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amiable in her manners, attracted the at- standing his fits of caprice, he was capable teption of both brothers. The elder, how. of a cordial and steady friendship. He ever, was the favorite, and he privately was sitting in Council when the news of married her; which the younger not know- Suffolk's death reached him, and he pubing, and overhearing an appointment of licly took that occasion, both to express the lovers the next night in her bed his own sorrow, and to celebrate the mer. chamber, he, thinking it was mere its of the deceased. He declared that intrigue, contrived to get his brother during the whole course of their acquaintotherwise employed, and made the signal ance his brother-in-law had not made a of admission himself. His design, unfor. single attempt to injure an adversary, and tunately, answered only too well.

had never whispered a word to the disad"On a discovery the lady lost her rea vantage of any one ; . And are there any son, and soon afterwards died. The two of you, my lords, who can say as much ?' brothers fought, and the elder fell, cut | The king looked round in all their faces, through the heart. The father broke and saw that confusion which the condown, and went to his grave in a very sciousness of secret guilt naturally drew short time. Charles Brandon, the younger upon them." brother, and unintentional author of all From the fact related in the early his. this misery, quitted England in despair, tory of Charles Brandon, who upon being with a fixed determination of never return created Duke of Suffolk, and baving the ing. Being abroad for several years, his estates of Arbury granted to him by the gearest relations supposed him to be king, came to live there, the poet, Thomas dead, and began to take the necessary Otway, took the plot of his tragedy, “The steps for obtaining his estates. Aroused Orphan.” To avoid causing unnecessary by this intelligence, he returned privately pain, however, to descendants of the famto England, and for a time took private ilies affected who were living at that time, lodgings in the vicinity of his family Otway transferred the scene of his trag. mansion.

edy from England to Bohemia. The “While he was in this retreat, the character of Antonio, which the dramatist young king, Henry VIII., who had just would appear to have elaborated with great buried his father, was one day hunting on pains into an old debauched senator, ravthe borders of Hampshire, when he heard ing about plots and political intrigues, is the cries of a female in distress issuing supposed to have been intended for that from an adjoining wood. His gallantry eminent personage, Anthony, the first Earl immediately summoned him to the place, of Shaftesbury. though he then happened to be detached So late ago as 1825 there was a large from all his courtiers, when he saw two painting of the Brandon incident at Wo. ruffians attempting to violate the honor of burn, the seat of his Grace the Duke of a young lady. The king instantly drew Bedford, and the old dowager duchess in his sword upon them ; a scuffle ensued, showing this picture to a nobleman a few which roused the reverie of Charles Bran. years before her death, is said to have don, who was taking his morning walk in related all the particulars of the story. an adjacent thicket. He immediately Associations like these serve to make ranged himself on the side of the king, the site of the Cheveral Manor of George whom he then did not know, and, by his Eliot doubly interesting, and the marvel dexterity, soon disarmed one of the ruf- is that the author of “Scenes of Clerical fians, while the other fied.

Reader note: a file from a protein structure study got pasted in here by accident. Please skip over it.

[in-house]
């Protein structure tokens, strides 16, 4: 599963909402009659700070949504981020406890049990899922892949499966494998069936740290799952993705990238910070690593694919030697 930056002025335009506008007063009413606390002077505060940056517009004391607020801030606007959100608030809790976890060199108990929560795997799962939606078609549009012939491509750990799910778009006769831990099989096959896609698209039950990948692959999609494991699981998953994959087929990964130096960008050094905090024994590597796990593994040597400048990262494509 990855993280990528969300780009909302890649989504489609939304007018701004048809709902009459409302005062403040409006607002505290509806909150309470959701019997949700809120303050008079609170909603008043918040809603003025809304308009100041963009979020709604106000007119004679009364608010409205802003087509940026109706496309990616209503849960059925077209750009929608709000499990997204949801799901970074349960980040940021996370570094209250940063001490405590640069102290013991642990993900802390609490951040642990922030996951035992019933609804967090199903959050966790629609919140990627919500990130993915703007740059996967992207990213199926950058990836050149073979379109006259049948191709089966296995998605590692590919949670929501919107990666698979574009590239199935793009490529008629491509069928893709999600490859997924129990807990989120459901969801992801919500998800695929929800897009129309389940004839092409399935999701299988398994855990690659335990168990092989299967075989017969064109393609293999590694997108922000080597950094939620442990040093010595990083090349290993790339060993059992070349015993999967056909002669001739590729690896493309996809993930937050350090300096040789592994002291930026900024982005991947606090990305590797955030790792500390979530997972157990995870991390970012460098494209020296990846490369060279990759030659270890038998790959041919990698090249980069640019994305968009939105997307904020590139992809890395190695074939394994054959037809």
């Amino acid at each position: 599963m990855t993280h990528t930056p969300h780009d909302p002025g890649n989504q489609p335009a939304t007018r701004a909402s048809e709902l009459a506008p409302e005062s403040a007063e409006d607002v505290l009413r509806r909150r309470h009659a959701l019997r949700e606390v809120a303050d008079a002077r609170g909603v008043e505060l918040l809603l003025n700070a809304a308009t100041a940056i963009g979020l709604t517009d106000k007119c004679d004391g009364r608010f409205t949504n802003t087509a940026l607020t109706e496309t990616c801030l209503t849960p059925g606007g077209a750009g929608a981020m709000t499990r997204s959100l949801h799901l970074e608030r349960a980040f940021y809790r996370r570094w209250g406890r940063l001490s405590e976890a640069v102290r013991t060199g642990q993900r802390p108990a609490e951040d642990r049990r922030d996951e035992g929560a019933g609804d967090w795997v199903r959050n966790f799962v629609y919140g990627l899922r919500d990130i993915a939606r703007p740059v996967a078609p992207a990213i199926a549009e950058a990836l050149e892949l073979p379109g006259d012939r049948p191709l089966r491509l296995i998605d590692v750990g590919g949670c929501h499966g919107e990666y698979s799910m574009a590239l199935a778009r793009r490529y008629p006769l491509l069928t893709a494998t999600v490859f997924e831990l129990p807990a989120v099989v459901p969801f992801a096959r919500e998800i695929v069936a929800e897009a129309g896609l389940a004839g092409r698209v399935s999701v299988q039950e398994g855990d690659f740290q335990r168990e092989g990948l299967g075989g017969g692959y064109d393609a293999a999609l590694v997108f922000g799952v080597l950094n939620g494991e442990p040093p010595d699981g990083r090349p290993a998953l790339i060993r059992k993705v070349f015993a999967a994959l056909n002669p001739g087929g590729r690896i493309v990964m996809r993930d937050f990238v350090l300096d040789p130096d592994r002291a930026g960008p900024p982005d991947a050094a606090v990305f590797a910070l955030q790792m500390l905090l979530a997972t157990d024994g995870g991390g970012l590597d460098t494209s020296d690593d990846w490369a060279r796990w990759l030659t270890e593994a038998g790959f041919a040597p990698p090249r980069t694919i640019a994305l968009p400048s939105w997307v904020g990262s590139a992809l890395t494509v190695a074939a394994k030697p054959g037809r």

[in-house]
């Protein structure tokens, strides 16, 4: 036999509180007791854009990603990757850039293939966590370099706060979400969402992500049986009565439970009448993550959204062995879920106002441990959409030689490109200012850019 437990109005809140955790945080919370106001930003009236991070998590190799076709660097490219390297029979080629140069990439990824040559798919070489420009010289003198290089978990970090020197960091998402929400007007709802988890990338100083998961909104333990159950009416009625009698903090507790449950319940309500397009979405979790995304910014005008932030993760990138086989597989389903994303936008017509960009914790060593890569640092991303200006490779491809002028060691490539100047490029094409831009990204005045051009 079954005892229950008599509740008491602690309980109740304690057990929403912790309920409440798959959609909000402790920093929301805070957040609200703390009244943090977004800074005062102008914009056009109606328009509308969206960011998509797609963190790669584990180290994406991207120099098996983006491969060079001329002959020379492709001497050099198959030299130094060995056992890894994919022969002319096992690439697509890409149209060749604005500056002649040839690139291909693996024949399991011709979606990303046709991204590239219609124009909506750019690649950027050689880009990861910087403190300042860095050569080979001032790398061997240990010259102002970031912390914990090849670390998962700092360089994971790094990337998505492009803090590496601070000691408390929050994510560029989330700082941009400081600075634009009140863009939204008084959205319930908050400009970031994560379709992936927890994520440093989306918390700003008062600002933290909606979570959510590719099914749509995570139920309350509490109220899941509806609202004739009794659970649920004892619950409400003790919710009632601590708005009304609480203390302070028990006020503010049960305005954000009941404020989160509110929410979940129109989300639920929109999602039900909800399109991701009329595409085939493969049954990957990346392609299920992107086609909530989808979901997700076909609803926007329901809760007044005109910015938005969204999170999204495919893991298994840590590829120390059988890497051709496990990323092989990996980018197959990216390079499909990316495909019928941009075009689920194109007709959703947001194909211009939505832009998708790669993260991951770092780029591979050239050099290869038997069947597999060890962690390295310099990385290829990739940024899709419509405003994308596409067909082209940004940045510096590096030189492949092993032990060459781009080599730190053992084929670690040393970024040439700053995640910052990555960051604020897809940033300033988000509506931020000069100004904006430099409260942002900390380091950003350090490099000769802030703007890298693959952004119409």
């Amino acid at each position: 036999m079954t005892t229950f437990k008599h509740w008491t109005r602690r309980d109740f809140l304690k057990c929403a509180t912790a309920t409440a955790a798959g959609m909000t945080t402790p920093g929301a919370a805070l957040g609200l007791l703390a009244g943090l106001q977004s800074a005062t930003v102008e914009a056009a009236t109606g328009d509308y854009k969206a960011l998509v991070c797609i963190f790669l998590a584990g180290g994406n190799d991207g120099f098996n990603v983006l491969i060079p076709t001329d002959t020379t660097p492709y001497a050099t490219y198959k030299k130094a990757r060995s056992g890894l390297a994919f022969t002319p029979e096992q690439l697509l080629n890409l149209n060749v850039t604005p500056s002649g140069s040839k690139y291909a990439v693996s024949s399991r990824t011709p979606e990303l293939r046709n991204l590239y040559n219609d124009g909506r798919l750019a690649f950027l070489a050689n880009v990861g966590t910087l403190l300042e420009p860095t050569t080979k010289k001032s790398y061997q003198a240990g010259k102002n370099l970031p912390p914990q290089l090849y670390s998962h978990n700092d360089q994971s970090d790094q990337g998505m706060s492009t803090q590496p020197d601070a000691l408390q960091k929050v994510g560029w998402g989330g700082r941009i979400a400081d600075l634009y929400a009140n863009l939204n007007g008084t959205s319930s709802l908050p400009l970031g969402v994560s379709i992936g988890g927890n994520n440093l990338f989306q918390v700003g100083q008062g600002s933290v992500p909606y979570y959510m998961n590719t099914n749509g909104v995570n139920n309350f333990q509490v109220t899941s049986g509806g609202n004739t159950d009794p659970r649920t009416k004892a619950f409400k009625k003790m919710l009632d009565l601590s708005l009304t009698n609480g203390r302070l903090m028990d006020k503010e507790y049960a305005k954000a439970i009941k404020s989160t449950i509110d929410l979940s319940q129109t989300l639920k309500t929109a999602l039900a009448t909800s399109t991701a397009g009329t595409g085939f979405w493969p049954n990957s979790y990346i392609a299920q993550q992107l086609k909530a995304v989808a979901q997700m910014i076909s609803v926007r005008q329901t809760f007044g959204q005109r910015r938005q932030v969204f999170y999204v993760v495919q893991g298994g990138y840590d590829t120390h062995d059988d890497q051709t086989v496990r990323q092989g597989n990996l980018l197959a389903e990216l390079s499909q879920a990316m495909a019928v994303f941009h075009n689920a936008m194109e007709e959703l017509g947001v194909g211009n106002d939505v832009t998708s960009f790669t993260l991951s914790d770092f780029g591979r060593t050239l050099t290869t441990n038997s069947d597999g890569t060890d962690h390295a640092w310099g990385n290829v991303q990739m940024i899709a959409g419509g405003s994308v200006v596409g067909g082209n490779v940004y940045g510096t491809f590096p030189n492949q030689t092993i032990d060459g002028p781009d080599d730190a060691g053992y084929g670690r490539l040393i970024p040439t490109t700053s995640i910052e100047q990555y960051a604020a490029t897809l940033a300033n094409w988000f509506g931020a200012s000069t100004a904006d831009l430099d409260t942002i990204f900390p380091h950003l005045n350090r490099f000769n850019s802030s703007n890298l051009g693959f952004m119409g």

Life” did not make use of this pretty “The king, charmed with this act of romance in some way – either in describgallantry, so congenial to his own mind, sing the ancient history of the place, or in inquired the name and family of the stran- a neatly woven story, such as she knew ger; and not only repossessed him of his well how to weave ; but George Eliot was patrimonial estates, but took him under essentially a delineator of modern man. his own immediate protection.

ners, not a writer of historical scenes, and " It was this same Charles Brandon who so the visitor to Arbury Hall must look afterwards privately married King Henry's elsewhere for the primeval history of the sister, Margaret queen dowager of France; place. It is a little impressive, however, which marriage the king not only forgave, to find out that an ex-queen of France and but created him Duke of Suffolk, and a noble duke used formerly to walk continued his favor towards him to the through the fine tree-studded park where last hour of the duke's life. He died be the late Charles N. Newdigate was wont fore Henry; and the latter showed in his to sit and frame his measures for keeping attachment to this nobleman that, notwith atheists out of the House of Commons;